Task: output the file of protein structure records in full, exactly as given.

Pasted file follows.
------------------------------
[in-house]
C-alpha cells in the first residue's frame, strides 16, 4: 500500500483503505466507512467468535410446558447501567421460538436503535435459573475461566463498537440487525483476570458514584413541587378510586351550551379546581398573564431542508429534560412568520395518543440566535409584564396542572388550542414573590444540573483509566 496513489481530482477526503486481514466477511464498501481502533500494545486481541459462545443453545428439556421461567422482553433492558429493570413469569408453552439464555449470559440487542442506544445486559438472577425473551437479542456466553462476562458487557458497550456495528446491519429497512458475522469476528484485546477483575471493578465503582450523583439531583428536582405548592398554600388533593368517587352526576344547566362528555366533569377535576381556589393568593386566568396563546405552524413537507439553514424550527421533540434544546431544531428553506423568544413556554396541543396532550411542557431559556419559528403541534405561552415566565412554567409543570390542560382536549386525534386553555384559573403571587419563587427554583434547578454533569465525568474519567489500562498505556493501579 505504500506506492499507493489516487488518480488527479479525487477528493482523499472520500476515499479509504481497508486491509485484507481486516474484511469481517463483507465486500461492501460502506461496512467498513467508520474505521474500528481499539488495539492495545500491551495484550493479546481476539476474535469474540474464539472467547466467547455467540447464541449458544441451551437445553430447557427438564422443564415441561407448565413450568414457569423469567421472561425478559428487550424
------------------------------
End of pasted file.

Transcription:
[in-house]
C-alpha cells in the first residue's frame, strides 16, 4: 500500500483503505466507512467468535410446558447501567421460538436503535435459573475461566463498537440487525483476570458514584413541587378510586351550551379546581398573564431542508429534560412568520395518543440566535409584564396542572388550542414573590444540573483509566 496513489481530482477526503486481514466477511464498501481502533500494545486481541459462545443453545428439556421461567422482553433492558429493570413469569408453552439464555449470559440487542442506544445486559438472577425473551437479542456466553462476562458487557458497550456495528446491519429497512458475522469476528484485546477483575471493578465503582450523583439531583428536582405548592398554600388533593368517587352526576344547566362528555366533569377535576381556589393568593386566568396563546405552524413537507439553514424550527421533540434544546431544531428553506423568544413556554396541543396532550411542557431559556419559528403541534405561552415566565412554567409543570390542560382536549386525534386553555384559573403571587419563587427554583434547578454533569465525568474519567489500562498505556493501579 505504500506506492499507493489516487488518480488527479479525487477528493482523499472520500476515499479509504481497508486491509485484507481486516474484511469481517463483507465486500461492501460502506461496512467498513467508520474505521474500528481499539488495539492495545500491551495484550493479546481476539476474535469474540474464539472467547466467547455467540447464541449458544441451551437445553430447557427438564422443564415441561407448565413450568414457569423469567421472561425478559428487550424